The Wallet of Kai Lung/The Vengeance of Tung Fel
THE VENGEANCE OF TUNG FEL
For a period not to be measured by days or weeks the air of Ching-fow had been as unrestful as that of the locust plains beyond the Great Wall, for every speech which passed bore two faces, one fair to hear, as a greeting, but the other insidiously speaking behind a screen, of rebellion, violence, and the hope of overturning the fixed order of events. With those whom they did not mistrust of treachery persons spoke in low voices of definite plans, while at all times there might appear in prominent places of the city skilfully composed notices setting forth great wrongs and injustices towards which resignation and a lowly bearing were outwardly counselled, yet with the same words cunningly inflaming the minds, even of the patient, as no pouring out of passionate thoughts and undignified threatenings could have done. Among the people, unknown, unseen, and unsuspected, except to the proved ones to whom they desired to reveal themselves, moved the agents of the Three Societies. While to the many of Ching-fow nothing was desired or even thought of behind the downfall of their own officials, and, chief of all, the execution of the evil-minded and depraved Mandarin Ping Siang, whose cruelties and extortions had made his name an object of wide and deserved loathing, the agents only regarded the city as a bright spot in the line of blood and fire which they were fanning into life from Pekin to Canton, and which would presumably burst forth and involve the entire Empire.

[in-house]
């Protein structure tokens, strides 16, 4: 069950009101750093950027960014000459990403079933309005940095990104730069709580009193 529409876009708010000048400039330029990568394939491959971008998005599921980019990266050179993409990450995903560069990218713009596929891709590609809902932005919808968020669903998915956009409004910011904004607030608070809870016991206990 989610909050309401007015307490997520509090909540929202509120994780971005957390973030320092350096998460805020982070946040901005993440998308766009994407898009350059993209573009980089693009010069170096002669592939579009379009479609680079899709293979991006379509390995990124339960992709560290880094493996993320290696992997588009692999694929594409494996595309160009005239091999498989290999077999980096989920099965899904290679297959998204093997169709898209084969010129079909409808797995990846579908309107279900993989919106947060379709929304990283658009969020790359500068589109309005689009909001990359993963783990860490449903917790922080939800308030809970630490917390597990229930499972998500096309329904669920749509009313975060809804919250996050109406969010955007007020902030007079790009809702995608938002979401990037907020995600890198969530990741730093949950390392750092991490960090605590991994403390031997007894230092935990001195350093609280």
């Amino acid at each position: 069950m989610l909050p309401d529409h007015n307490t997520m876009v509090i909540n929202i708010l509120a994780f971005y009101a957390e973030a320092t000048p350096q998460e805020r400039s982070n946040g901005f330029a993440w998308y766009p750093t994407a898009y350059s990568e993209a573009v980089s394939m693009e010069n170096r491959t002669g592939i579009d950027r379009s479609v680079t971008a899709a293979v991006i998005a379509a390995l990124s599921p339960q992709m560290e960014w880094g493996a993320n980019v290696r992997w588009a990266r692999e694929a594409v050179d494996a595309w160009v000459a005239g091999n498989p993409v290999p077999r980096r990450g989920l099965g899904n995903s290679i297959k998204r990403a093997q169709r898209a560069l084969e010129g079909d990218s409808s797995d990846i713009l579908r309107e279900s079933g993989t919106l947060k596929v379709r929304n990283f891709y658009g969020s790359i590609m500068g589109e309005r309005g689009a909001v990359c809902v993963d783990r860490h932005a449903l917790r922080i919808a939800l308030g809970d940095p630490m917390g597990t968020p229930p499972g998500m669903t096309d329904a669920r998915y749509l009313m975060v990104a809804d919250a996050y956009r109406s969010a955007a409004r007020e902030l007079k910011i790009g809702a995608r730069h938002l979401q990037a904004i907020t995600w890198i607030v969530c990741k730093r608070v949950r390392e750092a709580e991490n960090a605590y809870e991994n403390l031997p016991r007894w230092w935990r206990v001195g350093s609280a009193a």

Although it had of late become a plain fact, by reason of the manner of behaving of the people, that events of a sudden and turbulent nature could not long be restrained, yet outwardly there was no exhibition of violence, not even to the length of resisting those whom Ping Siang sent to enforce his unjust demands, chiefly because a well-founded whisper had been sent round that nothing was to be done until Tung Fel should arrive, which would not be until the seventh day in the month of Winged Dragons. To this all persons agreed, for the more aged among them, who, by virtue of their years, were also the formers of opinion in all matters, called up within their memories certain events connected with the two persons in question which appeared to give to Tung Fel the privilege of expressing himself clearly when the matter of finally dealing with the malicious and self-willed Mandarin should be engaged upon.